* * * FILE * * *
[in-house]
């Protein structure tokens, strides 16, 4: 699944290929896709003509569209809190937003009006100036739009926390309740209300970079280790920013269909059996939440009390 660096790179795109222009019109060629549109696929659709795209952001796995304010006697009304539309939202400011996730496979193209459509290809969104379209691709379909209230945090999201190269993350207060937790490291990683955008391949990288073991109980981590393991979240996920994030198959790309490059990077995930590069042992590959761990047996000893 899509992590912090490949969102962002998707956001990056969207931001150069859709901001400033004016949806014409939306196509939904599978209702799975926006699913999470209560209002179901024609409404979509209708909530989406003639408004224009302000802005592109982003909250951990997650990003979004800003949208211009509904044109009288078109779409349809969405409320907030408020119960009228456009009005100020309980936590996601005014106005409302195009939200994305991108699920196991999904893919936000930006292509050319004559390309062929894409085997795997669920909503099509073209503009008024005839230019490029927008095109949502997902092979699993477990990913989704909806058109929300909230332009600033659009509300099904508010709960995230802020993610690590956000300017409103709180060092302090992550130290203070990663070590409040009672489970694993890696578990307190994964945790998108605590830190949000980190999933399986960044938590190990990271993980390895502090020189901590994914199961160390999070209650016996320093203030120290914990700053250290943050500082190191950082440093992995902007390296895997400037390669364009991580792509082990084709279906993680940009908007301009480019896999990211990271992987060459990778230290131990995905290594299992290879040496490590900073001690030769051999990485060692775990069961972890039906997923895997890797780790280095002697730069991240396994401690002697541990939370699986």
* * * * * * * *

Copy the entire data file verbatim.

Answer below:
[in-house]
């Protein structure tokens, strides 16, 4: 699944290929896709003509569209809190937003009006100036739009926390309740209300970079280790920013269909059996939440009390 660096790179795109222009019109060629549109696929659709795209952001796995304010006697009304539309939202400011996730496979193209459509290809969104379209691709379909209230945090999201190269993350207060937790490291990683955008391949990288073991109980981590393991979240996920994030198959790309490059990077995930590069042992590959761990047996000893 899509992590912090490949969102962002998707956001990056969207931001150069859709901001400033004016949806014409939306196509939904599978209702799975926006699913999470209560209002179901024609409404979509209708909530989406003639408004224009302000802005592109982003909250951990997650990003979004800003949208211009509904044109009288078109779409349809969405409320907030408020119960009228456009009005100020309980936590996601005014106005409302195009939200994305991108699920196991999904893919936000930006292509050319004559390309062929894409085997795997669920909503099509073209503009008024005839230019490029927008095109949502997902092979699993477990990913989704909806058109929300909230332009600033659009509300099904508010709960995230802020993610690590956000300017409103709180060092302090992550130290203070990663070590409040009672489970694993890696578990307190994964945790998108605590830190949000980190999933399986960044938590190990990271993980390895502090020189901590994914199961160390999070209650016996320093203030120290914990700053250290943050500082190191950082440093992995902007390296895997400037390669364009991580792509082990084709279906993680940009908007301009480019896999990211990271992987060459990778230290131990995905290594299992290879040496490590900073001690030769051999990485060692775990069961972890039906997923895997890797780790280095002697730069991240396994401690002697541990939370699986």